Test yourselves to see if you are in the faith; examine yourselves! Or do you not recognize this about yourselves, that Jesus Christ is in you — unless indeed you fail the test? (2 Cor. 13:5).Samantha over at Carry your Candle has linked to a sermon to a youth group by Paul Washer. I'm afraid the good preacher didn't score many points with his audience. He spoke on a taboo topic: "Test Yourself." You see, poor Paul is deluded. He thinks that simply saying a prayer to accept Jesus isn't enough to make you a Christian. He thinks that not only is there a narrow gate into heaven, but a narrow path. He actually believes that real Christians have a new nature that alters their lives, changes their way of living, and demands personal holiness. In other words, Paul Washer agrees with ... Paul the Apostle.
We are not privy to many sermons on this topic. "Test yourself." We are told that Christians can be "carnal", meaning that they may never ever display any hint of "Christianity" once they become Christians. We are told that all it takes to become a Christian is to say the Sinner's Prayer. And when folks like John MacArthur write books about the evil "Lordship Salvation" concept, there is an uproar. In a Tina Turner parody they cry, "What's works got to do with it?!?" Unfortunately, their outcry isn't against Washer or MacArthur, but against Scripture.
What do we know? We know that "each man's work will become evident; for the day will show it, because it is to be revealed with fire; and the fire itself will test the quality of each man's work" (1 Cor. 3:13). We know that "the one who practices sin is of the devil; for the devil has sinned from the beginning. The Son of God appeared for this purpose, that He might destroy the works of the devil. No one who is born of God practices sin, because His seed abides in him; and he cannot sin, because he is born of God. By this the children of God and the children of the devil are obvious: anyone who does not practice righteousness is not of God, nor the one who does not love his brother" (1 John 3:8-10). We know that Peter, writing to "those who have received a faith of the same kind as ours" (2 Peter 1:1), warns, "Brethren, be all the more diligent to make certain about His calling and choosing you" (2 Peter 1:10).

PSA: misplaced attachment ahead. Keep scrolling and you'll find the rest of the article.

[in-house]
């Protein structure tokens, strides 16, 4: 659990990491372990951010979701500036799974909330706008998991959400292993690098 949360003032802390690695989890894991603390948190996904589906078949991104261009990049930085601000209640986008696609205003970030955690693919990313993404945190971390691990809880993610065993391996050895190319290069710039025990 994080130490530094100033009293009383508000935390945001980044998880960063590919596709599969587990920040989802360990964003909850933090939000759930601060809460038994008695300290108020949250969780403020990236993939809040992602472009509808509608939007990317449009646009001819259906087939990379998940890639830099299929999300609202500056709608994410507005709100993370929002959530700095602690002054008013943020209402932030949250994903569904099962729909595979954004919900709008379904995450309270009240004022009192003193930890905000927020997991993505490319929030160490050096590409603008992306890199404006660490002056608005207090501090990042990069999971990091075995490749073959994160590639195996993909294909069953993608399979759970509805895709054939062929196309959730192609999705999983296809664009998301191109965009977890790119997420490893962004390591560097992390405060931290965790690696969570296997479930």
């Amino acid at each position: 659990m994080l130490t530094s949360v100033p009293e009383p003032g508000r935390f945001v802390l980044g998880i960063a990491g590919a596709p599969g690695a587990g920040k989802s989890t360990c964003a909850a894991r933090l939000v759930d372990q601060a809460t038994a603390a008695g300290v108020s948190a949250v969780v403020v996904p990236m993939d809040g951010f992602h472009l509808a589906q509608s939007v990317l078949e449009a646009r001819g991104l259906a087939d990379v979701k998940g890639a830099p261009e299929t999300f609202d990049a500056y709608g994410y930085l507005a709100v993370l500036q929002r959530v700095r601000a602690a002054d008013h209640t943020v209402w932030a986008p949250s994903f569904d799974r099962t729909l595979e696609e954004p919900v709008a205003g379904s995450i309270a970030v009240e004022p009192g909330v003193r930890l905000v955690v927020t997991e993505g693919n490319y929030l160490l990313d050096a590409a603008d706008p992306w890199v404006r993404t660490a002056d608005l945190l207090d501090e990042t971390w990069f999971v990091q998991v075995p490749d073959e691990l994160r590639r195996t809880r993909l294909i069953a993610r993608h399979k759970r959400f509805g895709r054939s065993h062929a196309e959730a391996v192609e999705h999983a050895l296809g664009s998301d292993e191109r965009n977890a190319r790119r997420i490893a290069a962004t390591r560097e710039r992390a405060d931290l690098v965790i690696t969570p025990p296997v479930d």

Now, I'm one who believes in the "Doctrines of Grace" which means that I believe in Election. Yet Peter warns that we should each be diligent to make certain that we are among the chosen. Look at that passage and find out what Peter suggests as a test:
2 Grace and peace be multiplied to you in the knowledge of God and of Jesus our Lord; 3 seeing that His divine power has granted to us everything pertaining to life and godliness, through the true knowledge of Him who called us by His own glory and excellence. 4 For by these He has granted to us His precious and magnificent promises, in order that by them you might become partakers of the divine nature, having escaped the corruption that is in the world by lust. 5 Now for this very reason also, applying all diligence, in your faith supply moral excellence, and in your moral excellence, knowledge; 6 and in your knowledge, self-control, and in your self-control, perseverance, and in your perseverance, godliness; 7 and in your godliness, brotherly kindness, and in your brotherly kindness, love. 8 For if these qualities are yours and are increasing, they render you neither useless nor unfruitful in the true knowledge of our Lord Jesus Christ. 9 For he who lacks these qualities is blind or short-sighted, having forgotten his purification from his former sins. 10 Therefore, brethren, be all the more diligent to make certain about His calling and choosing you; for as long as you practice these things, you will never stumble; 11 for in this way the entrance into the eternal kingdom of our Lord and Savior Jesus Christ will be abundantly supplied to you. (2 Peter 1:2-11).Apparently Peter suffers from the same silly delusions that John MacArthur and Paul Washer suffer from -- works are a necessary part of being a Christian. Let's look more closely at what Peter actually says here.